Archives for June 2013

Rosie Updates & Mystery Model Reveal.

Hey kids,

So, I finally got around to pulling the guts out of Rosie.  Wow, that sounds disgusting if you have no idea what I am talking about.  So to clear up any misunderstandings that might lead one to think I am gutting the living… Rosie is our 1960s canned ham camper and I was just tearing out some really ugly bunk beds and shelving.

I started the process armed with my cordless drill.  The plan was that I would unscrew the offending bunks and shelves, take them apart and remove them.  Easy, right?  One person job.  But noooo.  Whoever built those stupid bunks managed to strip the head of every other screw making it impossible to unscrew them all. So, it was on to plan B.  I got out the reciprocating saw – thinking I’d saw through the screws that were stripped -and it was dead. Aggggh. Then my cordless drill battery died on me. Not a problem, I was not beaten yet!  I hauled out the big extension cord and went to the electric drill – but there were so many stripped screws that it was just useless.  So, I went old school.

I decided to manually saw through about a million 2x4s. No power tools, no nothing.  Just me and that saw VS. the lumber monster.  Stephen told me I was nuts and impatient and reminded me that if I waited a day he would 1) Be able to help me and 2) Get the reciprocating saw working. Pffft -Whatever, Mister reason. Can’t you see I am totally into tearing this camper apart like she-hulk? He walked away shaking his head.  I tore the trailer up – with my BARE HANDS!  At the end I was dirty and covered in sawdust and my arms hurt like hell. It was awesome.  After I loaded the debris into truck Stephen very kindly hauled it away to the dump. I think he was still shaking his head as he drove off.  :)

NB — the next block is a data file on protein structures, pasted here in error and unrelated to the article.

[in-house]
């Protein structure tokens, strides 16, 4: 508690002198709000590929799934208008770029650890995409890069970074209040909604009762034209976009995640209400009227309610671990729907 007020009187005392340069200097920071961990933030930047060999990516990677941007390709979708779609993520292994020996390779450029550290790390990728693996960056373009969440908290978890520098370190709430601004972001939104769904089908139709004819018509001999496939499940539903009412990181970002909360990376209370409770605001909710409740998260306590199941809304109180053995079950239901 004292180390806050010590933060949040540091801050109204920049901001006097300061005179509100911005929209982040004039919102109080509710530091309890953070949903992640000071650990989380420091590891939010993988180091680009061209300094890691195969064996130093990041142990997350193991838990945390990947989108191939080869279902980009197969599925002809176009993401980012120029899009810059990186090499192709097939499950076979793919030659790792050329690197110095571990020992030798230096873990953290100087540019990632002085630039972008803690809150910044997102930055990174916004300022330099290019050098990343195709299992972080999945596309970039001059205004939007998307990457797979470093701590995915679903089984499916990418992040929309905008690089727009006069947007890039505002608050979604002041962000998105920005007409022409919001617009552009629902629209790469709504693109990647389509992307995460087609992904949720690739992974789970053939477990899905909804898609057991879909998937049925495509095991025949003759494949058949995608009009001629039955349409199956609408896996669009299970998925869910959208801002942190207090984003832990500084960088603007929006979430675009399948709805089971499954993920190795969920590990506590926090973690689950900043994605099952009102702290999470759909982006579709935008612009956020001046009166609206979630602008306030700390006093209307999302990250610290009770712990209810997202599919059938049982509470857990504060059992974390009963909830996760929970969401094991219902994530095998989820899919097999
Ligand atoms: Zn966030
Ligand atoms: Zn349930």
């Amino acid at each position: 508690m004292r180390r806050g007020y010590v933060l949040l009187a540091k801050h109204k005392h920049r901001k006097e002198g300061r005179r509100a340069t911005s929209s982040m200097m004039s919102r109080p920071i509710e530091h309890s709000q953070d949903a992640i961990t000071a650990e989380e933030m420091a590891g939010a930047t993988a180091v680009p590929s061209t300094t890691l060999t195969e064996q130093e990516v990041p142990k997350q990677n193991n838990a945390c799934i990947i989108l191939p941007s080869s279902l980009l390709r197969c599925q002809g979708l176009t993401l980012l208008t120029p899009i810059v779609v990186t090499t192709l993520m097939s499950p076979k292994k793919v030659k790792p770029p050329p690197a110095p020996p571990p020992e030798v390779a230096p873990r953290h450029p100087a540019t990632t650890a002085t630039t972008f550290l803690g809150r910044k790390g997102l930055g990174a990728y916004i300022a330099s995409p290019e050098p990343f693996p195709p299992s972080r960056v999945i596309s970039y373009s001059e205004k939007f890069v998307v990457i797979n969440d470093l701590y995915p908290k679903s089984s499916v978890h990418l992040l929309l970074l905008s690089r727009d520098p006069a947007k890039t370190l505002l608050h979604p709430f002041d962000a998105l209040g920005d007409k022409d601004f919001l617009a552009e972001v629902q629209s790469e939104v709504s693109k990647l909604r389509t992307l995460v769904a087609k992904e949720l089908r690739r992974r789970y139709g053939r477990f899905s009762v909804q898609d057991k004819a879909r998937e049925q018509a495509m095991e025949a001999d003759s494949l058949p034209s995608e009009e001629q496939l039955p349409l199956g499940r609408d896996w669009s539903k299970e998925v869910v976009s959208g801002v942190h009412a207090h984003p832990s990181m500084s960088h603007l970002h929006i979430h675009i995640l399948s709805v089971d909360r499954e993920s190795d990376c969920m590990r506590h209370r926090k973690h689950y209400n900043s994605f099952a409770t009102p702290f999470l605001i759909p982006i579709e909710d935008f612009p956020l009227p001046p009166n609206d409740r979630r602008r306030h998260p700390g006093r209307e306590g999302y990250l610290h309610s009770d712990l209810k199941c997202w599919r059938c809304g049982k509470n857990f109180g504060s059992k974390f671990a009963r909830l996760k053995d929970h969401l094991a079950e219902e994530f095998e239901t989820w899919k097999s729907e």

Of course… it occurs to me now that I took NOT ONE PHOTO during this process.  I was in such a demo frenzy that it slipped my mind.  So, take my word for it, it was nuts, but worth it!  Here is what it looked like before:


The Top Bunk. Mmmm, old smelly mattress. And check out that fancy ladder.


These are the “shelves” I have no idea what they were thinking.

Interior Shot of Vintage Camper - before

That fabric was not even wrapped around the cushions. They laid it over foam and stapled it down along the top edge willy nilly. And then in the back the fabric was stapled right to the wall. Classy.













I’ll show you some after pics tomorrow.  I have a few more things I want to clean up in there first.  Then we can start debating how on earth to finish the inside and talk about her exterior paint! I have some big ideas on both fronts.


Now on to the pop quiz results!  Yes, Holly, it IS Martha Stewart!

She worked as a model when she was in college.  Apparently it was so expensive living in NYC that she took on modeling work to get through. Here are a few other awesome shots from her early days.  Diggin’ that hair, Martha!

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Pop quiz!

Ok, I hope you are all feeling clear headed and sharp eyed today because it is quiz time!

Today’s test is a visual one.  Simply take a peek at this model, and tell me who she is.



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Share your answers below in the comments and please use a #2 Pencil.  (Is that an outdated reference?  Will there come a time when no one will understand what that even means?  I might feel old right now)